Made In Space plans to turn asteroids into spaceships using 3D printing technologies


Made In Space, the California-based pioneers of off-world 3D printers, plans to use 3D printing to turn asteroids into autonomous spacecrafts that can potentially fly to mining stations in outer space.

This plan is part of the Reconstituting Asteroids into Mechanical Automata (RAMA) Project, which is funded by NASA’s Innovative Advanced Concepts (NIAC) program. Through the RAMA Project, Made In Space aims to enable space colonization with efficient and economically viable off-world manufacturing, i.e. Microgravity 3D printers.

Illustration of the Seed Craft. Image via Made In Space.
Illustration of the asteroid spacecraft. Image via Made In Space.

The asteroid spacecraft

The concept for the autonomous asteroid spacecraft derives from astronauts becoming less dependant on earthly resources and instead using new and extraterrestrial materials for assistance. In a recent article, James Dunn, Co-Founder and Director of Made In Space stated:

“We have the ability to bring resources from Earth but when we get to a tipping point where we need the resources in space, then the question becomes, ‘Where do they come from and how do we get them, and how do we deliver them to the location that we need?’ This is a way to do it.”

Regolith, the dust and soil layer of material covering rocks found on Earth, Mars, and the Moon, has previously been proposed to be used in off-world construction. This is due to it being a resource of chemical elements and compounds, such as metals and minerals, that are needed to support the fabrication of parts or build structures on planetary surfaces.

Considering this, Made In Space will use a robotic “Seed Craft” to harvest material from space rocks and utilize it as feedstock for construct propulsion, navigation, energy-storage and other key systems onsite alongside 3D printing and other technologies.

Illustration of the asteroid spacecraft. Image via Made In Space/illustration by Zoe Brinkley.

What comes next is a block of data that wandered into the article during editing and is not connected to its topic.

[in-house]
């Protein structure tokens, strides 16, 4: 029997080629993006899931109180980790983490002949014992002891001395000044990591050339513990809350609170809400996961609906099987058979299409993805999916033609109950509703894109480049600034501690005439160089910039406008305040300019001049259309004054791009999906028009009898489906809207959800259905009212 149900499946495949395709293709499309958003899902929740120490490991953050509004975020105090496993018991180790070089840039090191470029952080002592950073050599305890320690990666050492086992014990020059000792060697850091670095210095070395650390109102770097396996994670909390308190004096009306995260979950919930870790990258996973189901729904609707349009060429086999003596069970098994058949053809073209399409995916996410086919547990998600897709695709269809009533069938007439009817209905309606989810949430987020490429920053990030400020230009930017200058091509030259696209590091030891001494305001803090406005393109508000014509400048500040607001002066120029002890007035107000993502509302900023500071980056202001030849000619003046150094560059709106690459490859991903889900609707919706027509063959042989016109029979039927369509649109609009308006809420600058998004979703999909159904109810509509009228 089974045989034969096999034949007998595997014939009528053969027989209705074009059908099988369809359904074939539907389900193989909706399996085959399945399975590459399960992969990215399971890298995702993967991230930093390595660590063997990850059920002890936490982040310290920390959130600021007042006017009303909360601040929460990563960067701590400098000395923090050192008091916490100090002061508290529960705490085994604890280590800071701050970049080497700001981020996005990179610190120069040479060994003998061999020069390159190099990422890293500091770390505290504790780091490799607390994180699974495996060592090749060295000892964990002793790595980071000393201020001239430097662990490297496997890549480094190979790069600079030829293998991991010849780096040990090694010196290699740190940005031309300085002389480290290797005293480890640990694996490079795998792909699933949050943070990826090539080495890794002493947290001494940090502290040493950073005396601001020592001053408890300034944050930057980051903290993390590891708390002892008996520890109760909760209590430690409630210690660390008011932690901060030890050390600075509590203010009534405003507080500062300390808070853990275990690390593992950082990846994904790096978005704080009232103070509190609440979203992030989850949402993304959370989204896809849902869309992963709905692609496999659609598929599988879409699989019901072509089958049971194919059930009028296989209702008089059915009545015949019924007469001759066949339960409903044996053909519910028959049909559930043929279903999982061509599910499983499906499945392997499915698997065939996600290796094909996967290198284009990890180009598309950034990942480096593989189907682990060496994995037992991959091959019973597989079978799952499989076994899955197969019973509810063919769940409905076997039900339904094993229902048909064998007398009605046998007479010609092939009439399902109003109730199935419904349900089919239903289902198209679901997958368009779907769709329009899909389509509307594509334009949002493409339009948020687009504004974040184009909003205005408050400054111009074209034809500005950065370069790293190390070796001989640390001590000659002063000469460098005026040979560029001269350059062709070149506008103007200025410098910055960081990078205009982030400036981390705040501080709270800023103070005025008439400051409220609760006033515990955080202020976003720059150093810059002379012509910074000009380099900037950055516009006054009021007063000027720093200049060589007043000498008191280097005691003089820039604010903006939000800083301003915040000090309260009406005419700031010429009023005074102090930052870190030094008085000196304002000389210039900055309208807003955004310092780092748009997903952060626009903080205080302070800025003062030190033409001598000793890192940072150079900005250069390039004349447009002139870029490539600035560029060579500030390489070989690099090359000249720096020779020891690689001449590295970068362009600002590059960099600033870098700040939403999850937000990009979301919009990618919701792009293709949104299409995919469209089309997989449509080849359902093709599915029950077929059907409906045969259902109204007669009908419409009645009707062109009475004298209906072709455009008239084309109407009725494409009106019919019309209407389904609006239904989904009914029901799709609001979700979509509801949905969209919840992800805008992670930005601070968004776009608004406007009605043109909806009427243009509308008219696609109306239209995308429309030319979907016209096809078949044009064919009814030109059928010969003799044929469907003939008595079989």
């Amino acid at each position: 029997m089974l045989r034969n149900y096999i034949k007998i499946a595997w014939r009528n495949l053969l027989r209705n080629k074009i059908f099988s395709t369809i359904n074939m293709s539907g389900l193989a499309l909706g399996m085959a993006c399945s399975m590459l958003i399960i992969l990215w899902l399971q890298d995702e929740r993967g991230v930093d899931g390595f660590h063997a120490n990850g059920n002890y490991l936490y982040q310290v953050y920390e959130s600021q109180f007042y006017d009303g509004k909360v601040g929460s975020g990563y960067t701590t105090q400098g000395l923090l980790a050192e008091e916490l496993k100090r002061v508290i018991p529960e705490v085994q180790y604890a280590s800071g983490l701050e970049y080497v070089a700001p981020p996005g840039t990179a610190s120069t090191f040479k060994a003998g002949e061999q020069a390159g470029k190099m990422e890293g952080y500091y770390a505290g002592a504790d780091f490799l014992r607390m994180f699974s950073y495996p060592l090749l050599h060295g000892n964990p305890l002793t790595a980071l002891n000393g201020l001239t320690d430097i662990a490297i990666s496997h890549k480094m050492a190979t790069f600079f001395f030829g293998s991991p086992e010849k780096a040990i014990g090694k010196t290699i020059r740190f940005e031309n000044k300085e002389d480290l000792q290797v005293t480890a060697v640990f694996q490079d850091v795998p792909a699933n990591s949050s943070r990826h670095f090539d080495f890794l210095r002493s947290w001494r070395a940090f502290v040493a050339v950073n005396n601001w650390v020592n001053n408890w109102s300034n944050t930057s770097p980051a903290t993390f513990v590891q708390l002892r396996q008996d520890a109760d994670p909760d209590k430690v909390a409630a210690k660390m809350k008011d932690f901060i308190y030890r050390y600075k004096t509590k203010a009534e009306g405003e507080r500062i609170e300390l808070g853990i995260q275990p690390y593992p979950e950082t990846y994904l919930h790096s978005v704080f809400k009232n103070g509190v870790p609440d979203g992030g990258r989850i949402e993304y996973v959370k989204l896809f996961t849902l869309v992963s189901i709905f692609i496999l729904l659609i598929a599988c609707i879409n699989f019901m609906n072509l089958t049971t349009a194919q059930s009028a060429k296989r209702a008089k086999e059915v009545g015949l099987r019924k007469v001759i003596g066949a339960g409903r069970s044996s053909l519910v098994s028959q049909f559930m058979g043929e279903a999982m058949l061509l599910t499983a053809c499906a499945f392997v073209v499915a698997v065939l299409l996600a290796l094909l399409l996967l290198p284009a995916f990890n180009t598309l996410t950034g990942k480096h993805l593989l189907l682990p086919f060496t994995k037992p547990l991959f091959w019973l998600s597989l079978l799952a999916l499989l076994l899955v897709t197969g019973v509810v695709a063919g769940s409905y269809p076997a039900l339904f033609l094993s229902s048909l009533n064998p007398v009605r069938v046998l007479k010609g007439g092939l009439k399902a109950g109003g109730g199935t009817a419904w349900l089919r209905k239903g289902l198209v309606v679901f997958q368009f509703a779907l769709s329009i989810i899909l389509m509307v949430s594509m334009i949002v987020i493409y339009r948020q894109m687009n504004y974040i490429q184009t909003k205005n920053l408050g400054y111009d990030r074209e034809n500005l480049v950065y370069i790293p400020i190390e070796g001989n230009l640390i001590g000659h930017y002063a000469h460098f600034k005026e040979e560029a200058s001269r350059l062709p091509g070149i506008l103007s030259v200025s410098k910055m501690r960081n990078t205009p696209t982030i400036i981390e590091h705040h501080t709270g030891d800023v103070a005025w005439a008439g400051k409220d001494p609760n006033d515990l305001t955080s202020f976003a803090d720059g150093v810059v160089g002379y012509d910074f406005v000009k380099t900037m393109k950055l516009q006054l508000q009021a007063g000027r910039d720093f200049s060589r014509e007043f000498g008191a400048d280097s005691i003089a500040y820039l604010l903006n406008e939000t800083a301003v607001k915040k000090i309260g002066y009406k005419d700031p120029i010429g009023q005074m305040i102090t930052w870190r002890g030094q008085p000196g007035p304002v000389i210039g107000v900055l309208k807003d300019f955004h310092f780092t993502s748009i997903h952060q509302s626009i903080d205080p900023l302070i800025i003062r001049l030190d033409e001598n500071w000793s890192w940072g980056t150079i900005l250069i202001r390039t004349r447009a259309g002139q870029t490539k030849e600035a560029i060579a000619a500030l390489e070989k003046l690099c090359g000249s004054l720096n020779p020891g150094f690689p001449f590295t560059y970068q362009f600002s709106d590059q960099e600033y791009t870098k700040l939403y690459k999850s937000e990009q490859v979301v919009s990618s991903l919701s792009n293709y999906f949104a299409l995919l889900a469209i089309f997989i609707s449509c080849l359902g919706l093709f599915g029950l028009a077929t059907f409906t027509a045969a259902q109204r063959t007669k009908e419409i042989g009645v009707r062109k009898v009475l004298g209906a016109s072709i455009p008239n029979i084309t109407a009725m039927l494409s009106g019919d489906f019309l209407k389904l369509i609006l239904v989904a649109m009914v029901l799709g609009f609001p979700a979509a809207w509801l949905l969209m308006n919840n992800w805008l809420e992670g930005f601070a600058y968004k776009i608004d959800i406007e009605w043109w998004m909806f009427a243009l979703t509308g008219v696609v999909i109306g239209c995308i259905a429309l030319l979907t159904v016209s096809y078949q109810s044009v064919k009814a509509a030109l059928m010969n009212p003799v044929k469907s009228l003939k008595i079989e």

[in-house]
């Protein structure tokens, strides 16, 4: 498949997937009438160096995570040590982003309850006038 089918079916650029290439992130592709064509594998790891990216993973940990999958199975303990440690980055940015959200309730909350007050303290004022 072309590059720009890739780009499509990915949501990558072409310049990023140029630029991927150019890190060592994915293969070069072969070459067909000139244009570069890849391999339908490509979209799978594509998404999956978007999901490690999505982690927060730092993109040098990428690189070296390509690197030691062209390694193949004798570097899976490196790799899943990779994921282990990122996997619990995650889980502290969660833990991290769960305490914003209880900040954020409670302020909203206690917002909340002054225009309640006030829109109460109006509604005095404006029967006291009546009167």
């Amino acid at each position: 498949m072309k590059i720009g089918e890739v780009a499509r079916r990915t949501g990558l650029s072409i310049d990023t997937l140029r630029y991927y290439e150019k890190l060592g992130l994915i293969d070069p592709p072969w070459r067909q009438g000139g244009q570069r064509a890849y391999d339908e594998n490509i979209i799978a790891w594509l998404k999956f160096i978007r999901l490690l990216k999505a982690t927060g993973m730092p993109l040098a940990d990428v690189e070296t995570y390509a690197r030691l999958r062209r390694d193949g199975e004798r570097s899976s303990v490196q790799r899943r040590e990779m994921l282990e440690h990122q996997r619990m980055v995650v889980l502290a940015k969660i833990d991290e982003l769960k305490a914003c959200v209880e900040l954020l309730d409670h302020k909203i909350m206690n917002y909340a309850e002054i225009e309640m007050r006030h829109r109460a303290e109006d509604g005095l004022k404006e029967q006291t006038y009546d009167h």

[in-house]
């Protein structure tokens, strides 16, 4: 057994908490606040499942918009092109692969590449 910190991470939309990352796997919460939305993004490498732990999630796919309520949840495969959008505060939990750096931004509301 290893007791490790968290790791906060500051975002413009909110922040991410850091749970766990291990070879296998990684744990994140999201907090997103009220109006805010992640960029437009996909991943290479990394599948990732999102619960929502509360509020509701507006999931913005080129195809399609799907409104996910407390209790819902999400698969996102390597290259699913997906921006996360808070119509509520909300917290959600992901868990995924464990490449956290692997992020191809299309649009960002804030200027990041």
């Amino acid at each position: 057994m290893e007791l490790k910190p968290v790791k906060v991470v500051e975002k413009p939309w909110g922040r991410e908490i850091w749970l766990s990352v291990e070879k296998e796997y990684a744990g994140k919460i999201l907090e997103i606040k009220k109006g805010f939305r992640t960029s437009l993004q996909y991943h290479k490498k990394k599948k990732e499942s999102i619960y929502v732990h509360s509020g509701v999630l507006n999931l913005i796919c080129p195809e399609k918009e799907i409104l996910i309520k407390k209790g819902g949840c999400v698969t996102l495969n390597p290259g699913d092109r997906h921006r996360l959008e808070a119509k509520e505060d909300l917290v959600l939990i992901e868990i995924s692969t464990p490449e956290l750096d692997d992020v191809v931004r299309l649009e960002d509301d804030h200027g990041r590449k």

Illustration of the asteroid spacecraft. Image via Made In Space/illustration by Zoe Brinkley.

Thus, the conversion of near-earth asteroids into autonomous spacecrafts can potentially be programmed to fly to a mining station in Earth or Space, to collect more resources for astronauts in need. 

This plan surpasses previous methods that included launching capture probes to individual space rocks for exploration. Nevertheless, the asteroid spacecraft will not have rocket engines or complex electronic circuitry found on traditional spacecraft; rather its build would be straightforward and mechanical.

“Project RAMA is not starting from scratch. Autonomous 3D printers that use mechanically driven systems already exist, as do mechanical computers made of 3D-printed parts,” added Dunn.

The NIAC program will provide $100,000 for feasibility studies as Made In Space plans to complete and successfully execute an asteroid spacecraft by 2030.

Pioneering off-earth manufacturing

Made in Space gained notoriety for being the first to put 3D printers on the International Space Station (ISS). 3D Printing Industry also interviewed Made In Space on its newly developed Archinaut system –  a set of technologies that enable orbital fabrication.

Furthermore, in 2017, Made In Space was awarded a NASA Small Business Innovation Research (SBIR) contract for the development of its Vulcan Hybrid Manufacturing System.

According to Dunn, Made In Space is now counting on NASA to advance in-situ resource utilization (ISRU) technology – the ability to live off certain lands – to further progress the RAMA Project.

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Featured image shows an illustration of the asteroid spacecraft. Image via Made In Space.



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